COLUMBIA, S.C. (Legal Newsline) - More provisions of the Dodd-Frank Act go into effect for mortgage lenders Jan. 21. And, like other regulations stemming from the legislation intended to prevent another financial crisis, small community banks and credit unions are bracing for their impact.
"Every dollar a bank has to spend on an attorney or regulatory compliance officer is ten less dollars it can give to a young couple trying to buy their first home, or a business owner trying to get a small business loan," said South Carolina Attorney General Alan Wilson. "It prevents you from getting money to the people who need it the most"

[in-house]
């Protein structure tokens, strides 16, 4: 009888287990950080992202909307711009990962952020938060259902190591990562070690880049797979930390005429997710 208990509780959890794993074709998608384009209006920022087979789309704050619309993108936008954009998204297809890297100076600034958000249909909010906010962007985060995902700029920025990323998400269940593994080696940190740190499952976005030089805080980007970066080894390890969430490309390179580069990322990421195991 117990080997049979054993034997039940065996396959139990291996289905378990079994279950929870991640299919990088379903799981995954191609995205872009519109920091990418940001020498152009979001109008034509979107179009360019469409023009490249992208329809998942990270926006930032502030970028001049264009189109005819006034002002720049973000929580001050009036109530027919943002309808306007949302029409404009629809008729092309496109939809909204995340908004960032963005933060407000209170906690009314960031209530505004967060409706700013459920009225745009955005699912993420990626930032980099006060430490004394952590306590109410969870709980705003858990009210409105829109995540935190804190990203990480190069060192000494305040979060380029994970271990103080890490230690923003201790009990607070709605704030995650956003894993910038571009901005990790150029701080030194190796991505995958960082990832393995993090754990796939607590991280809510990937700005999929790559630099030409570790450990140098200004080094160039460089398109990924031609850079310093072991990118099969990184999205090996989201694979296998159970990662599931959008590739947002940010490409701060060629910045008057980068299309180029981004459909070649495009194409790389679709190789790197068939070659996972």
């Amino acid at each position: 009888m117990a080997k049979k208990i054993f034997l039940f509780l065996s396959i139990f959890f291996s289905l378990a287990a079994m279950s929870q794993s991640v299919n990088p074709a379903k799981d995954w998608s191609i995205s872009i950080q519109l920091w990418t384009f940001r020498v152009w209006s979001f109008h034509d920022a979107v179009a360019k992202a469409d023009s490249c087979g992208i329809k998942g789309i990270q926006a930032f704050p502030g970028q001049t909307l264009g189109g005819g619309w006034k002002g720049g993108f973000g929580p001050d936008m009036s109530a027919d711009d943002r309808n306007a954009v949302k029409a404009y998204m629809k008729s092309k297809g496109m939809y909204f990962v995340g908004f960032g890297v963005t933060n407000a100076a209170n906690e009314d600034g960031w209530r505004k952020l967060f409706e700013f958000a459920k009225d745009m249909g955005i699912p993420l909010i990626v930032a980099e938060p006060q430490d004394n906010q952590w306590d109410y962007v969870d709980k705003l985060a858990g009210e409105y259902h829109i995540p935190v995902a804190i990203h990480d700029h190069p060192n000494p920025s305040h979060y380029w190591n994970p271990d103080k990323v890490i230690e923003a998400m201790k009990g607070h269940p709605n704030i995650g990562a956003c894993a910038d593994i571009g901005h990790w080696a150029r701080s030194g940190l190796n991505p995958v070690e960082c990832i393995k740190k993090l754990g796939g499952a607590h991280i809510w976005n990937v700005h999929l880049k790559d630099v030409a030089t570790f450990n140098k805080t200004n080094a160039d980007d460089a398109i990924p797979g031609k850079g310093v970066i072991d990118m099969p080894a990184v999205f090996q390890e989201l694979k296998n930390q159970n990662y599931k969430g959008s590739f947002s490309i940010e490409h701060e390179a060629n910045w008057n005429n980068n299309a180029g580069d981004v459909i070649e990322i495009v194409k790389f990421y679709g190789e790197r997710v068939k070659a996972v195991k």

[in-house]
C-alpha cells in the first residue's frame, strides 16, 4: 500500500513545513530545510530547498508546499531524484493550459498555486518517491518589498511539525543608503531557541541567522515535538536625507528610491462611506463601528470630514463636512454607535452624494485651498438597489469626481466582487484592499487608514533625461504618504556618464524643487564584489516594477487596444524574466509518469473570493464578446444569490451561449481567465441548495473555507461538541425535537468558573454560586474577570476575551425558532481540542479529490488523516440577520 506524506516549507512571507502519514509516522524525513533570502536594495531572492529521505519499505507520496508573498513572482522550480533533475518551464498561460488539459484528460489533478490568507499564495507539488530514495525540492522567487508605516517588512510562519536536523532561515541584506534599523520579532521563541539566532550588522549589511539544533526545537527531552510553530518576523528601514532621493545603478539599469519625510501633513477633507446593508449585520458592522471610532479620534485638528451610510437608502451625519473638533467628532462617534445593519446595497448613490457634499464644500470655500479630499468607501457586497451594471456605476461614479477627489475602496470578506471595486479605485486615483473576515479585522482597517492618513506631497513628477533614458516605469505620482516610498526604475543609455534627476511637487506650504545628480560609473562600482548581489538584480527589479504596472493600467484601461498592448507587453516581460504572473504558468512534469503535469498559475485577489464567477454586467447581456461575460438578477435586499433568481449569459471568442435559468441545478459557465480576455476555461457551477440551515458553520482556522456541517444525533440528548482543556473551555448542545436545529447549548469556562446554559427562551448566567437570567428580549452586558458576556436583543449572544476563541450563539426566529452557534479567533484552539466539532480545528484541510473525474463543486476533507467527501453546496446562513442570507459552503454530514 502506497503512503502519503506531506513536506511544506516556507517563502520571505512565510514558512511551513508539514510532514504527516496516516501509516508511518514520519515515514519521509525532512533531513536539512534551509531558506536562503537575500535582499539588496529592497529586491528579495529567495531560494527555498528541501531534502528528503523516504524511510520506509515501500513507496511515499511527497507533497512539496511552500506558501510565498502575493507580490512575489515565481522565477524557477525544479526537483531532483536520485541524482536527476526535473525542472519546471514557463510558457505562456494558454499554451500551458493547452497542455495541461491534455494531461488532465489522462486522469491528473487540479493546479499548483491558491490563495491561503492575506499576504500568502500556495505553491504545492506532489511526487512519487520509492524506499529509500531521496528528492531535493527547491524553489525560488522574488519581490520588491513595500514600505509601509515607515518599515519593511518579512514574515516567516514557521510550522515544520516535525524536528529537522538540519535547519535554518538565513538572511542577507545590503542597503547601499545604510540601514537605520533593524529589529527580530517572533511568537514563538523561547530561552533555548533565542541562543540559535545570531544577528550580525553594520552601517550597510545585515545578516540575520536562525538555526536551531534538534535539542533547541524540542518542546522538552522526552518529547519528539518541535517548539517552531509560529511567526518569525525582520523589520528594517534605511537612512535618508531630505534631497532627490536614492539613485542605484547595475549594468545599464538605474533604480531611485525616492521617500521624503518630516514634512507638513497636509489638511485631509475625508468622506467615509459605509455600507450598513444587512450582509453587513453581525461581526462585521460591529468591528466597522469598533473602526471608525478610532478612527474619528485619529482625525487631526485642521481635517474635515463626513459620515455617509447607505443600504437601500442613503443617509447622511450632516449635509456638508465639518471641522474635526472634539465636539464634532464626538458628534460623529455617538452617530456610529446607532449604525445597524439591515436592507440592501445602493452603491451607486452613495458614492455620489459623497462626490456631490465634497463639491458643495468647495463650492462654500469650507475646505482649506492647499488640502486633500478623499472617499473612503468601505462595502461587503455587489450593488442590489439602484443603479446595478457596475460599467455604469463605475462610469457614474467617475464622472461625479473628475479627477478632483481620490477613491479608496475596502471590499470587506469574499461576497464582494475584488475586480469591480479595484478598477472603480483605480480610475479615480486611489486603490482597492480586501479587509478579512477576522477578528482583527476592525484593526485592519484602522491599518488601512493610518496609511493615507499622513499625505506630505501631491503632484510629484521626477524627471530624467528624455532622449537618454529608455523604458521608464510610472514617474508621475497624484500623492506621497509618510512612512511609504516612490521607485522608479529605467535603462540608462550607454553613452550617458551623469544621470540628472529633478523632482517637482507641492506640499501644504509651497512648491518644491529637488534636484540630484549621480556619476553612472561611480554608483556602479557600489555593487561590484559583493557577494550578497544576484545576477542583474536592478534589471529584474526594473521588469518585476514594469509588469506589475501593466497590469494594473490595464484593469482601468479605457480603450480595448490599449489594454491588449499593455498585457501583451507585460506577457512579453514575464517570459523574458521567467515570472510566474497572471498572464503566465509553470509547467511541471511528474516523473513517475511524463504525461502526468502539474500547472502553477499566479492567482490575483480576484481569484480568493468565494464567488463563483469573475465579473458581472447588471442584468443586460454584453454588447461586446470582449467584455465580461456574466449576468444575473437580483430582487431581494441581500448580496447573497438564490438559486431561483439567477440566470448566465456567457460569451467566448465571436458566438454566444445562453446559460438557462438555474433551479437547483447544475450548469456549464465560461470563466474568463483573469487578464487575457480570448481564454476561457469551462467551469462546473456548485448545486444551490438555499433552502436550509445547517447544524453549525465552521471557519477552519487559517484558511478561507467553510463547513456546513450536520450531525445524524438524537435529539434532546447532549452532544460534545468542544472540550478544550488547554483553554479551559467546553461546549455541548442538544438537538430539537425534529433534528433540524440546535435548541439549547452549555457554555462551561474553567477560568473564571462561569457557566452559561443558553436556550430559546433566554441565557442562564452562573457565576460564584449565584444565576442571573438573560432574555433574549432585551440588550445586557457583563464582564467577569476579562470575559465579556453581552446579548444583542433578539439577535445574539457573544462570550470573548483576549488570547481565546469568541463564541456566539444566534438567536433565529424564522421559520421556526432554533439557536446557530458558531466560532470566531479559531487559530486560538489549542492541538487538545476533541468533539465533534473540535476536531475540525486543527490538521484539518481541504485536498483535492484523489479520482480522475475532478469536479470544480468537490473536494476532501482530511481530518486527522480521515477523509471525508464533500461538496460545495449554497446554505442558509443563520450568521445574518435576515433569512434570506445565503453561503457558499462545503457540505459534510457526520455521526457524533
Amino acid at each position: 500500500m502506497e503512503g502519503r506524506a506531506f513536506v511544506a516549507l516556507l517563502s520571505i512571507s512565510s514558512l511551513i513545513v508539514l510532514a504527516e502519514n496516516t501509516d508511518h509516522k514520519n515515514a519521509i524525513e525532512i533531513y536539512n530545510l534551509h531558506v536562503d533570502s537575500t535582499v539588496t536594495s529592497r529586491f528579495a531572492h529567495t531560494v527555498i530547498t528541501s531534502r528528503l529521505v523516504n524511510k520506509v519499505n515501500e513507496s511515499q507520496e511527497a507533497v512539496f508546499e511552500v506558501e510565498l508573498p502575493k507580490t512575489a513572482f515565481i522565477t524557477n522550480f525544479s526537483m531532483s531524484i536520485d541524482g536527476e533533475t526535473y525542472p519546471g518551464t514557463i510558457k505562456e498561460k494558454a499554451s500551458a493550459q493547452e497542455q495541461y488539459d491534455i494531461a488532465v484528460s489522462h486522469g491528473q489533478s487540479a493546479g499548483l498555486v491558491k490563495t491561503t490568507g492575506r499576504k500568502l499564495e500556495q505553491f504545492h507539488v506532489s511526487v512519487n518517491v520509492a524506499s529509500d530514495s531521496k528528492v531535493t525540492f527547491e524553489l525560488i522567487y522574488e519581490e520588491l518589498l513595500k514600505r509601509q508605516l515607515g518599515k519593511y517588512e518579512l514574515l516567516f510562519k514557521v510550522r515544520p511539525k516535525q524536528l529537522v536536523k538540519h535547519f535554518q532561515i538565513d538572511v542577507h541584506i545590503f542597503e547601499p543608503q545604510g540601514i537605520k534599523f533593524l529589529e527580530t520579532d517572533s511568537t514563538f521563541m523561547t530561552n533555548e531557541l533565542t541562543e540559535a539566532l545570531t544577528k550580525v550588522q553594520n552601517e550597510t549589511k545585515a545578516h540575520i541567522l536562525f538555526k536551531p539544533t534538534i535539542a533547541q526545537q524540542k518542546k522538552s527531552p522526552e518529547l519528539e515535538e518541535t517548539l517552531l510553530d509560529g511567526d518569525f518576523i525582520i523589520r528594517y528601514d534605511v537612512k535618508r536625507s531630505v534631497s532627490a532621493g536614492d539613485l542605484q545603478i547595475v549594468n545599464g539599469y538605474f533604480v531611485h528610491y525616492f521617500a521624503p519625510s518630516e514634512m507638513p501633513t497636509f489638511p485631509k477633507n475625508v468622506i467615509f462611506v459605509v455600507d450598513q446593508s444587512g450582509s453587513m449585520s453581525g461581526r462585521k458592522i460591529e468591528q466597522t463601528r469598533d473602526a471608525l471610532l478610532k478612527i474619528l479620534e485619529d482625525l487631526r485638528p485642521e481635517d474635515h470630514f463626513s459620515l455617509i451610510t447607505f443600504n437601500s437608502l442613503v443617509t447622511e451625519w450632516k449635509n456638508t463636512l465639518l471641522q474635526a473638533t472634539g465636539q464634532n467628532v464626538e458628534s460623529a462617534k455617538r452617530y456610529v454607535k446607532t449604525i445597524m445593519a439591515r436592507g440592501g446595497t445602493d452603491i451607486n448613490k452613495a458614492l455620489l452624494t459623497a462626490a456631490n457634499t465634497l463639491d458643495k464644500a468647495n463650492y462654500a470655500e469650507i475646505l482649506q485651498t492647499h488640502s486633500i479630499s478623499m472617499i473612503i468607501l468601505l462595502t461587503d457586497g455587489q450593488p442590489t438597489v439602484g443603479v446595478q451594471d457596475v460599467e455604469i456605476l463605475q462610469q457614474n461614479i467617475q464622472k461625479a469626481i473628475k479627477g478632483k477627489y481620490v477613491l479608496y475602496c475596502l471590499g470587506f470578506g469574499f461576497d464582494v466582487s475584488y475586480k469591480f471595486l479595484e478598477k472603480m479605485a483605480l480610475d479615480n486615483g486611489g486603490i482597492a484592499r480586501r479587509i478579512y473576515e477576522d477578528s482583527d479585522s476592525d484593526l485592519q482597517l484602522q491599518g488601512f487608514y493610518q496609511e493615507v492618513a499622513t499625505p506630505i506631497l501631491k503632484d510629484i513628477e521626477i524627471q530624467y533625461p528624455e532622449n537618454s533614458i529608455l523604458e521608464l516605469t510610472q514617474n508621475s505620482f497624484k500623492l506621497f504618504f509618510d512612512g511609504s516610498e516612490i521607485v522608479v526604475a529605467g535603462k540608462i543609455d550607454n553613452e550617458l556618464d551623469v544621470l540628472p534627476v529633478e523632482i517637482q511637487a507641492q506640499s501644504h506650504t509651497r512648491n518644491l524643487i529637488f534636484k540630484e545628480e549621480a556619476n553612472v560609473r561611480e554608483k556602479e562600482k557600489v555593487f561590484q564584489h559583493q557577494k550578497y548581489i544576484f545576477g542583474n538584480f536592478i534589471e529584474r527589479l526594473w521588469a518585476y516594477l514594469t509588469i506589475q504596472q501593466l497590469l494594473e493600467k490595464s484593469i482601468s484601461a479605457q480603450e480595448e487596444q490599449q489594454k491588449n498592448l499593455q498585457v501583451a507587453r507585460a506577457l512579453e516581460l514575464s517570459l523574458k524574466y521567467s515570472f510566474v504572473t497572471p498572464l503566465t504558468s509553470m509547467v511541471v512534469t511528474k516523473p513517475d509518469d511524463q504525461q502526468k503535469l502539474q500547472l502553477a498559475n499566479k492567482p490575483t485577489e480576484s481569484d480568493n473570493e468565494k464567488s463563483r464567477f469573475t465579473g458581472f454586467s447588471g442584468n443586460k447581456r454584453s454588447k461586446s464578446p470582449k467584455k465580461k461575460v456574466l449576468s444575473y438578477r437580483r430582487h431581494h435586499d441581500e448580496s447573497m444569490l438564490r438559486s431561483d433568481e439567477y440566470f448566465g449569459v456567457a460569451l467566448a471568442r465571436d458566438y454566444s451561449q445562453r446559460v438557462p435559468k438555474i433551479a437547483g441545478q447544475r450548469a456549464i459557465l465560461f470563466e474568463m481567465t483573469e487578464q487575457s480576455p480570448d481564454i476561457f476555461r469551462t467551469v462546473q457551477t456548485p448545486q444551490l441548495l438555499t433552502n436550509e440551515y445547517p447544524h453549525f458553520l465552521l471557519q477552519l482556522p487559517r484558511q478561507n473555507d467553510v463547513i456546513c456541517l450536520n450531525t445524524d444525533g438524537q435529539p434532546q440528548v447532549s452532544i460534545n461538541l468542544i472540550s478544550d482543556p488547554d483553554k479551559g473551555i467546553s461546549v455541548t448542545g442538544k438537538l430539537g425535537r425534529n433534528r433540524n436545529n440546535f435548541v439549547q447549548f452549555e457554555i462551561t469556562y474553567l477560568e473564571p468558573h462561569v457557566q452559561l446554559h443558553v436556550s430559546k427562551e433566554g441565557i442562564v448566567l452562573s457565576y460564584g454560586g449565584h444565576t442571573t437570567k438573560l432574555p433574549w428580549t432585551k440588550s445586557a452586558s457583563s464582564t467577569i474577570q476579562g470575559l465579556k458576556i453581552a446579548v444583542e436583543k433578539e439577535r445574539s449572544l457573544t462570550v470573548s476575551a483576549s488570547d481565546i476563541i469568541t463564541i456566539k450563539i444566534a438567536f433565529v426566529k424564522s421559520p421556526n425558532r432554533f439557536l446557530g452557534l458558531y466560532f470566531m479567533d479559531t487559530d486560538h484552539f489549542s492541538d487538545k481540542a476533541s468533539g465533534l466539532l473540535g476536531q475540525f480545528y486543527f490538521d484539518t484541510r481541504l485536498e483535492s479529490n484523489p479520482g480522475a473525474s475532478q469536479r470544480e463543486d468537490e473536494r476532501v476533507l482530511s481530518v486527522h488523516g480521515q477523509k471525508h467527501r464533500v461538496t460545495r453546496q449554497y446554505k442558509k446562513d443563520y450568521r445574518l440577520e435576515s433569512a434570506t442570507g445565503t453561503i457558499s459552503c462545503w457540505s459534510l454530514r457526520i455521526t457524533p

The new mortgage provisions about to go into effect add new layers of regulation to community banks which make mortgage loans: they'll have to issue periodic disclosures to debtors regarding their mortgage loans, and impose various requirements regarding the imposition and cancellation of force-placed hazard insurance, handling of payoff amount requests, and other topics related to mortgage servicing; revisions to regulations that govern the tying of compensation of mortgage loan originators to the types of loans they originate; and new rules governing real estate appraisals, including the establishment of nationwide minimum standards for registered appraisal management companies, and ensuring the independence of these companies from the mortgage lender.